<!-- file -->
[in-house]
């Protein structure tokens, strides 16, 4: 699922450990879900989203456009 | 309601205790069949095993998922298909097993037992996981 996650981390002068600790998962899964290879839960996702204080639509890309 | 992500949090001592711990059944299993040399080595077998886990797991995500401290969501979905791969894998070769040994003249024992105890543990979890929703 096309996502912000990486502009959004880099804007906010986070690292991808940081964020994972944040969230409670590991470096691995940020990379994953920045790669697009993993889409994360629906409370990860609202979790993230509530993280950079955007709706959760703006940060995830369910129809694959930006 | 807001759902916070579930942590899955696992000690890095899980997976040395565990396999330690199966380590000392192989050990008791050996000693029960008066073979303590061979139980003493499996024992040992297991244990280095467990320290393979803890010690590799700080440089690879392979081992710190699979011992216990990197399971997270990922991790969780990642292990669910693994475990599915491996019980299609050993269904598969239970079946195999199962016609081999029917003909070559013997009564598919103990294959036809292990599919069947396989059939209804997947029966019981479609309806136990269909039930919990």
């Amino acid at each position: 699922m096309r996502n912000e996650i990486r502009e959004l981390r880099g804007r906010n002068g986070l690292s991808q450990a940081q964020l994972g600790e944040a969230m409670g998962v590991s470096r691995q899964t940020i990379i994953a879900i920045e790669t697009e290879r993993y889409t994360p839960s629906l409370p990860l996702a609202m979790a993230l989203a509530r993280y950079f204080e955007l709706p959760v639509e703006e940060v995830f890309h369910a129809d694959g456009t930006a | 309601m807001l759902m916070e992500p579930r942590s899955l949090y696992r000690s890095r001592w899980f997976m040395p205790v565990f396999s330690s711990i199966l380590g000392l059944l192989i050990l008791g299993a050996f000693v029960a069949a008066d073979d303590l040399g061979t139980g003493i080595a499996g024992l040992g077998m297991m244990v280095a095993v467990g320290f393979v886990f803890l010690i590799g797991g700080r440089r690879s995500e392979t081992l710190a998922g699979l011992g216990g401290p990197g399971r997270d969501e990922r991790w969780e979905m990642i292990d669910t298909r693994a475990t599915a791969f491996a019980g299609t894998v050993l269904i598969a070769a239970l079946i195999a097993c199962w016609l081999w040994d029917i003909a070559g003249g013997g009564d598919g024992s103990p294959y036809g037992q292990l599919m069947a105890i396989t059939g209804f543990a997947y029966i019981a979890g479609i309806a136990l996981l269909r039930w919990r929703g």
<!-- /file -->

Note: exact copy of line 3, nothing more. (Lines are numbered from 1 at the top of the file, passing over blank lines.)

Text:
């Amino acid at each position: 699922m096309r996502n912000e996650i990486r502009e959004l981390r880099g804007r906010n002068g986070l690292s991808q450990a940081q964020l994972g600790e944040a969230m409670g998962v590991s470096r691995q899964t940020i990379i994953a879900i920045e790669t697009e290879r993993y889409t994360p839960s629906l409370p990860l996702a609202m979790a993230l989203a509530r993280y950079f204080e955007l709706p959760v639509e703006e940060v995830f890309h369910a129809d694959g456009t930006a | 309601m807001l759902m916070e992500p579930r942590s899955l949090y696992r000690s890095r001592w899980f997976m040395p205790v565990f396999s330690s711990i199966l380590g000392l059944l192989i050990l008791g299993a050996f000693v029960a069949a008066d073979d303590l040399g061979t139980g003493i080595a499996g024992l040992g077998m297991m244990v280095a095993v467990g320290f393979v886990f803890l010690i590799g797991g700080r440089r690879s995500e392979t081992l710190a998922g699979l011992g216990g401290p990197g399971r997270d969501e990922r991790w969780e979905m990642i292990d669910t298909r693994a475990t599915a791969f491996a019980g299609t894998v050993l269904i598969a070769a239970l079946i195999a097993c199962w016609l081999w040994d029917i003909a070559g003249g013997g009564d598919g024992s103990p294959y036809g037992q292990l599919m069947a105890i396989t059939g209804f543990a997947y029966i019981a979890g479609i309806a136990l996981l269909r039930w919990r929703g």